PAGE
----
Theatre / Cabaret

“People assume we just make ‘second coming’ jokes”

By steve wright, Tuesday Sep 10, 2019

Tell us the Shesus and the Sisters story so far. How did you come together, why do you do what you do?
Well, for starters, 2/3 of us are twin sisters (you guess which ones), so that started in the womb.

Then the three of us found each other at Green Man Festival about 800 years ago. After hitting it off, we started playing all sorts of different comedy and theatre characters together for very small amounts of money and, eventually, SATS (our sexy acronym) came into this dimension at Secret Garden Party about four years ago.

We then entered a drag king competition and for some unknown reason we didn’t win but a lot of opportunities came from this. People just seemed to like SATS more than anything we’d done before, so we kept doing it despite our better judgment.

What’s your take on religion? 
We were all brought up with Christianity in our lives. We all now have separate experiences of spirituality and belief systems, ranging from total non-believer to fully prescribing to Jesus Christ as an avatar for good.

Religion can be a force for good or bad, but there are aspects of communion, community and a place to connect to the spiritual nature of yourself which we totally see as needed, and it is these ideas that we play with in our shows. People often assume we just just make ‘second coming’ jokes, but we don’t.

Pics: Giles Smith

Are there any demographics whom you wouldn’t advise to see your show?
The characters we play are archetypes which carry the content of the show, which ultimately is much more important than the outfits we put on. The message throughout the shows is always one of love and oneness.

We look at religion and theatre through a feminine lens (not enough space here to explain that right now!) and we would encourage anyone to come and see us, even if it feels out of their box. A vicar has seen the show (left with a smile on his face) and we have officiated an Irish catholic wedding.

You have a bit of a (fond?) laugh at religion. yet I think you want your show to have a similar effect on audiences that religion can: a kind of catharsis. Yes?
In our shows we and the audience sing, dance, talk to each other, reveal our truths, go on a communal journey, we die, are reborn and end on a euphoric high, all shamelessly accompanied by cheesy pop – all things you might find in a church or place of worship. Here is a quote from someone who has been to our shows: “As someone who spent many many years in evangelical church in a previous life (until I was excluded), having SATS as my new Easter and Xmas tradition and ritual for the past few years has been a glorious thing. I feel included and safe… allowed to be my queer, feminist, binary-challenging silly self. (…) There is genuine powerful stuff and spirituality nestled within these joyful shows. I’ve spent a lot of time with Jesus and I truly believe he would love Shesus and the Sisters’.”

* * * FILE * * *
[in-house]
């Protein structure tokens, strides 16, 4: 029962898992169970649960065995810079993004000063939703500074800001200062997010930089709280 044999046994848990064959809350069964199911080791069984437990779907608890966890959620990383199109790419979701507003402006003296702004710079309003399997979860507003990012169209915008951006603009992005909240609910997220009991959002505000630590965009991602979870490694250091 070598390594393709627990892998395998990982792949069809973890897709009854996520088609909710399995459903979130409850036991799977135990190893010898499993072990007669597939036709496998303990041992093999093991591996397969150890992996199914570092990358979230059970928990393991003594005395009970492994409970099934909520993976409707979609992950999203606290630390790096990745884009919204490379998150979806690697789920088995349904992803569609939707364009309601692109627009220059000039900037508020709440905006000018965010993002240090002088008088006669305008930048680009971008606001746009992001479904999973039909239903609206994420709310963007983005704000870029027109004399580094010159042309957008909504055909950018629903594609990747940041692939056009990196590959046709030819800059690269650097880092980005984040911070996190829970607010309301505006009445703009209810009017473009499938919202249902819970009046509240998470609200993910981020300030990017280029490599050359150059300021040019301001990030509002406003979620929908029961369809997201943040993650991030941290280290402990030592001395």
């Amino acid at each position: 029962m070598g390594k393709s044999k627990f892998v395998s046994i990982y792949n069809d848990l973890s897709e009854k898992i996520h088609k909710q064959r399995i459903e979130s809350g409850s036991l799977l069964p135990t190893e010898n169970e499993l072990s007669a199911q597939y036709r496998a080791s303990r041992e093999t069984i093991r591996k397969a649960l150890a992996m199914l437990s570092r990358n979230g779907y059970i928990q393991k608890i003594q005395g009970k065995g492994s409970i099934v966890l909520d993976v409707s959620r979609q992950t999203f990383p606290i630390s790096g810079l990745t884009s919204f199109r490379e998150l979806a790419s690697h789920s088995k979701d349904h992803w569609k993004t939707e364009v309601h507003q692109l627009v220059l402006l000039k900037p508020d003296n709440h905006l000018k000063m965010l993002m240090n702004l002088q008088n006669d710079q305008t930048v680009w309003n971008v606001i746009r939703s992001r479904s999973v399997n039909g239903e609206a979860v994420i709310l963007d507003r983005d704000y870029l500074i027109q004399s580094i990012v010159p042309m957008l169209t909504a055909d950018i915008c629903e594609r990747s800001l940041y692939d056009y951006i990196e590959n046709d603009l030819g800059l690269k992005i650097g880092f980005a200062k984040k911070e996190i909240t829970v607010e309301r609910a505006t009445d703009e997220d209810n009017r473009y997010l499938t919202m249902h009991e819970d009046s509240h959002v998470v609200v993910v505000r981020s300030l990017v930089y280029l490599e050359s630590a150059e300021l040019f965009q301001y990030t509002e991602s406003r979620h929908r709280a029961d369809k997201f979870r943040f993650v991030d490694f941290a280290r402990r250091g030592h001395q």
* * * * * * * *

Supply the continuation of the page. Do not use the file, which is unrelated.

Tell us about Self-Service: A Resurrection Story. What can audiences expect? Is the show equal parts music, comedy, sketches? Or a slightly different mix?
Honestly, we’re not good enough at dancing to be called dancers, most of us can’t sing so we aren’t really singers and we don’t tell jokes so you can’t quite call us comedy – but, we do all these things with gusto and like our lives depend on it.

We play with the audience, we improvise and we take everyone on a journey. We are witches and we listen to the room as a trio in our own ways and create with whatever comes in our direction. No two shows are the same and you can expect to be cleansed from your earholes to your arseholes.

Lots of our readers will have seen you last Christmas. How much does this show differ?
It’s the same, just less tinsel. No, it’s totally different and we think it’s A LOT BETTER.

“Having performed at The National Theatre’s Riverstage, where they were heckled with flying sushi” – care to tell us more?
We think it was probably the remainder of a salmon and avocado ngiri roll. It splattered quite far, hitting two of us and there is video evidence online. The heckler was removed by security. It was probably the most middle-class heckle ever – and food was wasted, so that’s a shame.

Each of you, tell us one thing you like and one thing you dislike about each other.

Sister Pauline Hollywood on Sister Mary Berry
I wish she’d make more decisions but I know it’s hard with her agonising anxiety. I love her cheeks.

Sister Mary Berry  Sister Pauline Hollywood
She hugs me too much but I am jealous of her eyebrows – sharp as knives.

Sister Pauline Hollywood on Shesus
I really like her bunions, cos they make me feel better about my feet. They do a well annoying thing with their legs in bed.

Sister Mary Berry on Shesus
I wish they’d look at me like they look at Sister Pauline. Shesus is the best hipster in East London.

Shesus on Sister Mary Berry
I wish she’d shut the fuck up once in a while and I really like her singing.

Shesus on Sister Pauline Hollywood
She’s a twin and I hate twins but she’s a fearless mother-bitch.

How do you hope to send audiences away feeling after one of your shows?
Knackered and ready for bed.

Shesus and the Sisters return to Tobacco Factory Theatres with Self Service: A Resurrection Story from Sept 29-30. For more info, visit www.tobaccofactorytheatres.com/shows/self-service-a-resurrection-story

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